“We look at whether, as a whole, a company tolerated compliance failures year after year because the alternative would have meant a reduction in revenues or profits.”
To be sure, Caldwell noted, that while it’s important for institutions to be mindful of regulatory priorities and guidance in devising and carrying out a tailored, risk-based compliance program, they should not take a “narrow, cramped view of compliance – that it requires only adherence to specific regulations,” because that would “ultimately will inure to the company’s detriment.”
Caldwell also crushed the idea that a stronger compliance program can be an effective “defense” against criminal penalties from ever occurring, but that the soundness of the compliance program can be a mitigating factor in terms of penalty size and remediation breadth.
Even so, there are some bright spots.
Most banks, according to Caldwell, won’t find themselves in the unenviable position of jousting with the new corporate counsel.
“The vast majority of compliance violations do not result in criminal prosecution,” Caldwell said. “Rather, the Criminal Division pursues charges when the offending conduct is intentional and particularly egregious or pervasive.”
The Justice Department is not interested in prosecuting mistakes or accidents, or bad business judgments.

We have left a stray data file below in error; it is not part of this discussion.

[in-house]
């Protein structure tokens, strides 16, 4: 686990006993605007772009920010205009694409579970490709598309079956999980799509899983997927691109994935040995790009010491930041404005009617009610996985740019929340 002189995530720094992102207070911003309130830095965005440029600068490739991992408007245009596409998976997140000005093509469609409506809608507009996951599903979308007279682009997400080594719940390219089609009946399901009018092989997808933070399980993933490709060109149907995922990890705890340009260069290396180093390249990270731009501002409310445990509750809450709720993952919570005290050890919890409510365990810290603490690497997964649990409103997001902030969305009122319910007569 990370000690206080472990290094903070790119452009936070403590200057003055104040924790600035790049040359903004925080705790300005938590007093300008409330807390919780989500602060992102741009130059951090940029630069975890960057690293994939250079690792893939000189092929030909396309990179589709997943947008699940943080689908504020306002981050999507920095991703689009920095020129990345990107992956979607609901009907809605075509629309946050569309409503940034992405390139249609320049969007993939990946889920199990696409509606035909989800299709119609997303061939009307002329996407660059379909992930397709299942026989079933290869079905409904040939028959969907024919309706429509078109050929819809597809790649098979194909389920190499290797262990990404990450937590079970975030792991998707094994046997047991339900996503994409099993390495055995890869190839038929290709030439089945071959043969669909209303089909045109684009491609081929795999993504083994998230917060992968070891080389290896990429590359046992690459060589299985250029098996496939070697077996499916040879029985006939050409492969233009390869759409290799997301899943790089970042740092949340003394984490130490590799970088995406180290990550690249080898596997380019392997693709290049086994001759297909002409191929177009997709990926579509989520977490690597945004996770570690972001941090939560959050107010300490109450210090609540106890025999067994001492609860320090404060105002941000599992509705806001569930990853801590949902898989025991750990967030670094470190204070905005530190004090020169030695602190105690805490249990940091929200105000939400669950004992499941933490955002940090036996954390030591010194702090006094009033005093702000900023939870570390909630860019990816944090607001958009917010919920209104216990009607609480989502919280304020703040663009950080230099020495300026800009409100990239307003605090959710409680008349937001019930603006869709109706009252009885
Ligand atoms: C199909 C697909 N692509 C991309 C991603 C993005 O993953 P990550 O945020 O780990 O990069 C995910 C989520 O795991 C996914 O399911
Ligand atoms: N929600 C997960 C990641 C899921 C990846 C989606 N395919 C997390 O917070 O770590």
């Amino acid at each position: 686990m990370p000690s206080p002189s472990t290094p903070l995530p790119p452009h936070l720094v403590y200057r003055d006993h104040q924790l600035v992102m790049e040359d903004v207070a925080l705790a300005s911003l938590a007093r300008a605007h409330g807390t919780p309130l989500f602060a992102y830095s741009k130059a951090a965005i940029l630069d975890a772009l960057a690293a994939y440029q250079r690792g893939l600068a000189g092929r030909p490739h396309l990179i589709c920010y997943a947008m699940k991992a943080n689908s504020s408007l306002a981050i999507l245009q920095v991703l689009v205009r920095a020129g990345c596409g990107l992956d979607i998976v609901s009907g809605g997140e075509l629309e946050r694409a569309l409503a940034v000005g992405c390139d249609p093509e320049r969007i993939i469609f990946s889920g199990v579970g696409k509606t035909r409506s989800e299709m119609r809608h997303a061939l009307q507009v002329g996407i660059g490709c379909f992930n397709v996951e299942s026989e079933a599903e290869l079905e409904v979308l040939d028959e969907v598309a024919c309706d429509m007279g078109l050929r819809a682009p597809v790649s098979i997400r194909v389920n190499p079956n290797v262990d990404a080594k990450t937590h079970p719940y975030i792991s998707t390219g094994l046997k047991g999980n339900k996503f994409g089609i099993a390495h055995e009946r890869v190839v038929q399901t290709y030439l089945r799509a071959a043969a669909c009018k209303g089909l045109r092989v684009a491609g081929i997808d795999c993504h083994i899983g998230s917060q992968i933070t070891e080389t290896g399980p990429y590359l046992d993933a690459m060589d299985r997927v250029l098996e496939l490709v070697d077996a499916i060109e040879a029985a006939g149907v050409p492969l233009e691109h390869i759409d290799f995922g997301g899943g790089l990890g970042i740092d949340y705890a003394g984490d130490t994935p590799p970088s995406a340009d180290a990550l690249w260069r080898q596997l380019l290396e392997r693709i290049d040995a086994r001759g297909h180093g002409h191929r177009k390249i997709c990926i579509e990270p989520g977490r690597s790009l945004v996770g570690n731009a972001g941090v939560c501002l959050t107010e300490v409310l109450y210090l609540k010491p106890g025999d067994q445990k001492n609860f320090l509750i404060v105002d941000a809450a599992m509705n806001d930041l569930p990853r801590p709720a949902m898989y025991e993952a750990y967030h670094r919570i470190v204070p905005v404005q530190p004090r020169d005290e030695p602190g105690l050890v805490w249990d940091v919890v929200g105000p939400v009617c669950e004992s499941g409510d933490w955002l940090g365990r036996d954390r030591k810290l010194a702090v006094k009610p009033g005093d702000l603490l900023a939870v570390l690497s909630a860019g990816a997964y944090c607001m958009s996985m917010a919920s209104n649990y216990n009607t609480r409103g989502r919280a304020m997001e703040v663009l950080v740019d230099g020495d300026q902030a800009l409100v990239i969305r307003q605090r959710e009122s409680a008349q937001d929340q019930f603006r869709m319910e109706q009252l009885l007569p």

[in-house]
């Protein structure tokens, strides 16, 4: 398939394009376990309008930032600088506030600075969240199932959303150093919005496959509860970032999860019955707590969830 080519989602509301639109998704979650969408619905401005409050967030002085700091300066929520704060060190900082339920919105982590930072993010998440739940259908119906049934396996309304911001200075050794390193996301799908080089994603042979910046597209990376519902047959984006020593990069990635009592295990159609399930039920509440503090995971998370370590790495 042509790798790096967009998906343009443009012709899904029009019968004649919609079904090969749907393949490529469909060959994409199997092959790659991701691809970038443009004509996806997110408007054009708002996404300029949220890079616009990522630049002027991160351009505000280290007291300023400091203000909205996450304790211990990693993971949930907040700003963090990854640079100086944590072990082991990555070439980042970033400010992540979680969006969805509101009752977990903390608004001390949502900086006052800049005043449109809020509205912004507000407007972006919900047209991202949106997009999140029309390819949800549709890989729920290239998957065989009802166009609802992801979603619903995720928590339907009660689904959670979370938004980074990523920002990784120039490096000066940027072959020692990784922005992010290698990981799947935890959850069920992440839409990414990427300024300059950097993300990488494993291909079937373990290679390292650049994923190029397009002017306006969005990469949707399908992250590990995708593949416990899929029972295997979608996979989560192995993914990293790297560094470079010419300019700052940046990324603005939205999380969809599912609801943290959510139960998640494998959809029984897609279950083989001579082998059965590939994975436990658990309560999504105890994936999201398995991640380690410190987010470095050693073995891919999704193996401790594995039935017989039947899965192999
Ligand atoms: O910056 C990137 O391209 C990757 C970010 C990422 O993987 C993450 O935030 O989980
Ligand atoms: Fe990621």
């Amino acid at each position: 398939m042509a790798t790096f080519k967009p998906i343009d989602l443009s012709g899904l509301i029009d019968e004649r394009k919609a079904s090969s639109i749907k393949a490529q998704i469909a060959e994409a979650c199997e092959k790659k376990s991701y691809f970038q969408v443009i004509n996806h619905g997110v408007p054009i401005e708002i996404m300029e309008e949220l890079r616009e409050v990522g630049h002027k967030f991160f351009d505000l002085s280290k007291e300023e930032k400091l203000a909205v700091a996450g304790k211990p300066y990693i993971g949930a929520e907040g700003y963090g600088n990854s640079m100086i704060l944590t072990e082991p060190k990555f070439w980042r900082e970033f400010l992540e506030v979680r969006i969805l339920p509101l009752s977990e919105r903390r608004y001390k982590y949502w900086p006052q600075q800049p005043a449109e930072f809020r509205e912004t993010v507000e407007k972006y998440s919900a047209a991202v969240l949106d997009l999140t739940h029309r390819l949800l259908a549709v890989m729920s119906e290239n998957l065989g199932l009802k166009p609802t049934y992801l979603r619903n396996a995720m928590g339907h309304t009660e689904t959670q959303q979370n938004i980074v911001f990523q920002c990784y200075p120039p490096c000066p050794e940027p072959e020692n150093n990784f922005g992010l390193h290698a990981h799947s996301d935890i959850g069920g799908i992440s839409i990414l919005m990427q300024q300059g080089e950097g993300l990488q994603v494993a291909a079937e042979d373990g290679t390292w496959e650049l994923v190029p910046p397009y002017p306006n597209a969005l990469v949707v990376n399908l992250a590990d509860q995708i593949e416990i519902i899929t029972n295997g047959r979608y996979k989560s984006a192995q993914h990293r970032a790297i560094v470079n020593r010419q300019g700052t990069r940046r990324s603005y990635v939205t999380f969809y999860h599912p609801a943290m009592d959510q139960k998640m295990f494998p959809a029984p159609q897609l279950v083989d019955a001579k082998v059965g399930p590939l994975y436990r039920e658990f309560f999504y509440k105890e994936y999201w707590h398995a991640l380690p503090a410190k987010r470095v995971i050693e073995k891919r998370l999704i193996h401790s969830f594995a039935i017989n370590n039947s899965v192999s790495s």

“And we are not looking to prosecute compliance professionals,” Caldwell said. “To the contrary, we view you as the good guys and as our allies. And we want to make sure that when we review a pre-existing compliance program, or suggest remedial measures, that we get it right.”
So while the new hire at the Justice Department and the depth and detail in these tenets may cause compliance officers to quake, there is opportunity amidst the trepidation, said David Caruso, chief operating officer of TransparINT, a compliance technology company.
“There is the chance this can be very helpful” to the compliance and corporate communities as a whole, said Caruso, who has been in financial crime compliance for more than 20 years in a range top positions and head of his own consulting firm.
“DOJ is giving companies a framework, telling them this is how you avoid the most serious and severe penalties that we can impose on you,” he said. “It doesn’t mean, however, that if you have all of these you will never face a penalty. But the penalty associated with a compliance failure will not be very significant, and may be barely newsworthy.”